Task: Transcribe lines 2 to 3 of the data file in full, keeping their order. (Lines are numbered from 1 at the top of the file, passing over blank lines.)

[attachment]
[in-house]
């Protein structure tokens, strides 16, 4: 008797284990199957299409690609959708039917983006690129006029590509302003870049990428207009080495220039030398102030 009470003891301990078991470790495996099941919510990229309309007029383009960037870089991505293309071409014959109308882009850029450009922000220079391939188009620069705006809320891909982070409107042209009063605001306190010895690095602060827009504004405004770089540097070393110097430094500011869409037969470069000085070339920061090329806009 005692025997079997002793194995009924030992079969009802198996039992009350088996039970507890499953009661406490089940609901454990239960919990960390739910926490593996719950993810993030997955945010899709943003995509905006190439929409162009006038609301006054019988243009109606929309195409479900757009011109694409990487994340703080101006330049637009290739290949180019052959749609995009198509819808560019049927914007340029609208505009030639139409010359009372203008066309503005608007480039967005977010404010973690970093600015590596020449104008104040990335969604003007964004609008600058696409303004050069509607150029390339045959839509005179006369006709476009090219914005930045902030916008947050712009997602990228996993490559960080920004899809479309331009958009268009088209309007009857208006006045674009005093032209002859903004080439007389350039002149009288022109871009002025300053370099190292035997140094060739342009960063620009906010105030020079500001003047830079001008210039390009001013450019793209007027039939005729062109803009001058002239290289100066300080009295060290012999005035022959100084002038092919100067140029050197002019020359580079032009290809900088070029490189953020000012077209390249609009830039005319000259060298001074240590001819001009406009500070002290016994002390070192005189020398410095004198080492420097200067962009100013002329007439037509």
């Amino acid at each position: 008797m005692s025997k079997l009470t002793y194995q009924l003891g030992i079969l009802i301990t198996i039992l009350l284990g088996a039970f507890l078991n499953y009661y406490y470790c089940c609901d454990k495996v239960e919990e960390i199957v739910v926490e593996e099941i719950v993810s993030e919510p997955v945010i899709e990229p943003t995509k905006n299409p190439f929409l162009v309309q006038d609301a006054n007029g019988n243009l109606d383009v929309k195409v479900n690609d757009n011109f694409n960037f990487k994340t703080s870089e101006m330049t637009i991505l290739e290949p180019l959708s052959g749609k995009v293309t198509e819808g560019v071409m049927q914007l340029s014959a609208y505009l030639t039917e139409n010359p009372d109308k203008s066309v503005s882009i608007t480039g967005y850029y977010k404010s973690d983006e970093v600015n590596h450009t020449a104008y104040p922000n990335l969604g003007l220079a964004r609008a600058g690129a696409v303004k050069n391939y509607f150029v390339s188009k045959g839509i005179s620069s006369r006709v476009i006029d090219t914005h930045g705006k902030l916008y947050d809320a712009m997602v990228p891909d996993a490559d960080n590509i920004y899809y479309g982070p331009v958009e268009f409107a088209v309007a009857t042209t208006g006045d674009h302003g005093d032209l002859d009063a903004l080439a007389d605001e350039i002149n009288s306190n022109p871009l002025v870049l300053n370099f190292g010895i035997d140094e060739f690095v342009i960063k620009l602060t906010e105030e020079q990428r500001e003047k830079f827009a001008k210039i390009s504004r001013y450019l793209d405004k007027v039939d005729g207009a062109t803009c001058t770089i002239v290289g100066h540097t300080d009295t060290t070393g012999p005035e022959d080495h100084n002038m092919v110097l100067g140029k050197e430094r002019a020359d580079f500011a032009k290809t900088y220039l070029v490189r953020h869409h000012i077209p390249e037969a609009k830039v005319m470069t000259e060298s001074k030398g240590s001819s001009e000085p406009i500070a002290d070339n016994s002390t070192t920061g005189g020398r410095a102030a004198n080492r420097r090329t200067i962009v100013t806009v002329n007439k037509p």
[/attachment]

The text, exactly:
């Protein structure tokens, strides 16, 4: 008797284990199957299409690609959708039917983006690129006029590509302003870049990428207009080495220039030398102030 009470003891301990078991470790495996099941919510990229309309007029383009960037870089991505293309071409014959109308882009850029450009922000220079391939188009620069705006809320891909982070409107042209009063605001306190010895690095602060827009504004405004770089540097070393110097430094500011869409037969470069000085070339920061090329806009 005692025997079997002793194995009924030992079969009802198996039992009350088996039970507890499953009661406490089940609901454990239960919990960390739910926490593996719950993810993030997955945010899709943003995509905006190439929409162009006038609301006054019988243009109606929309195409479900757009011109694409990487994340703080101006330049637009290739290949180019052959749609995009198509819808560019049927914007340029609208505009030639139409010359009372203008066309503005608007480039967005977010404010973690970093600015590596020449104008104040990335969604003007964004609008600058696409303004050069509607150029390339045959839509005179006369006709476009090219914005930045902030916008947050712009997602990228996993490559960080920004899809479309331009958009268009088209309007009857208006006045674009005093032209002859903004080439007389350039002149009288022109871009002025300053370099190292035997140094060739342009960063620009906010105030020079500001003047830079001008210039390009001013450019793209007027039939005729062109803009001058002239290289100066300080009295060290012999005035022959100084002038092919100067140029050197002019020359580079032009290809900088070029490189953020000012077209390249609009830039005319000259060298001074240590001819001009406009500070002290016994002390070192005189020398410095004198080492420097200067962009100013002329007439037509």
């Amino acid at each position: 008797m005692s025997k079997l009470t002793y194995q009924l003891g030992i079969l009802i301990t198996i039992l009350l284990g088996a039970f507890l078991n499953y009661y406490y470790c089940c609901d454990k495996v239960e919990e960390i199957v739910v926490e593996e099941i719950v993810s993030e919510p997955v945010i899709e990229p943003t995509k905006n299409p190439f929409l162009v309309q006038d609301a006054n007029g019988n243009l109606d383009v929309k195409v479900n690609d757009n011109f694409n960037f990487k994340t703080s870089e101006m330049t637009i991505l290739e290949p180019l959708s052959g749609k995009v293309t198509e819808g560019v071409m049927q914007l340029s014959a609208y505009l030639t039917e139409n010359p009372d109308k203008s066309v503005s882009i608007t480039g967005y850029y977010k404010s973690d983006e970093v600015n590596h450009t020449a104008y104040p922000n990335l969604g003007l220079a964004r609008a600058g690129a696409v303004k050069n391939y509607f150029v390339s188009k045959g839509i005179s620069s006369r006709v476009i006029d090219t914005h930045g705006k902030l916008y947050d809320a712009m997602v990228p891909d996993a490559d960080n590509i920004y899809y479309g982070p331009v958009e268009f409107a088209v309007a009857t042209t208006g006045d674009h302003g005093d032209l002859d009063a903004l080439a007389d605001e350039i002149n009288s306190n022109p871009l002025v870049l300053n370099f190292g010895i035997d140094e060739f690095v342009i960063k620009l602060t906010e105030e020079q990428r500001e003047k830079f827009a001008k210039i390009s504004r001013y450019l793209d405004k007027v039939d005729g207009a062109t803009c001058t770089i002239v290289g100066h540097t300080d009295t060290t070393g012999p005035e022959d080495h100084n002038m092919v110097l100067g140029k050197e430094r002019a020359d580079f500011a032009k290809t900088y220039l070029v490189r953020h869409h000012i077209p390249e037969a609009k830039v005319m470069t000259e060298s001074k030398g240590s001819s001009e000085p406009i500070a002290d070339n016994s002390t070192t920061g005189g020398r410095a102030a004198n080492r420097r090329t200067i962009v100013t806009v002329n007439k037509p």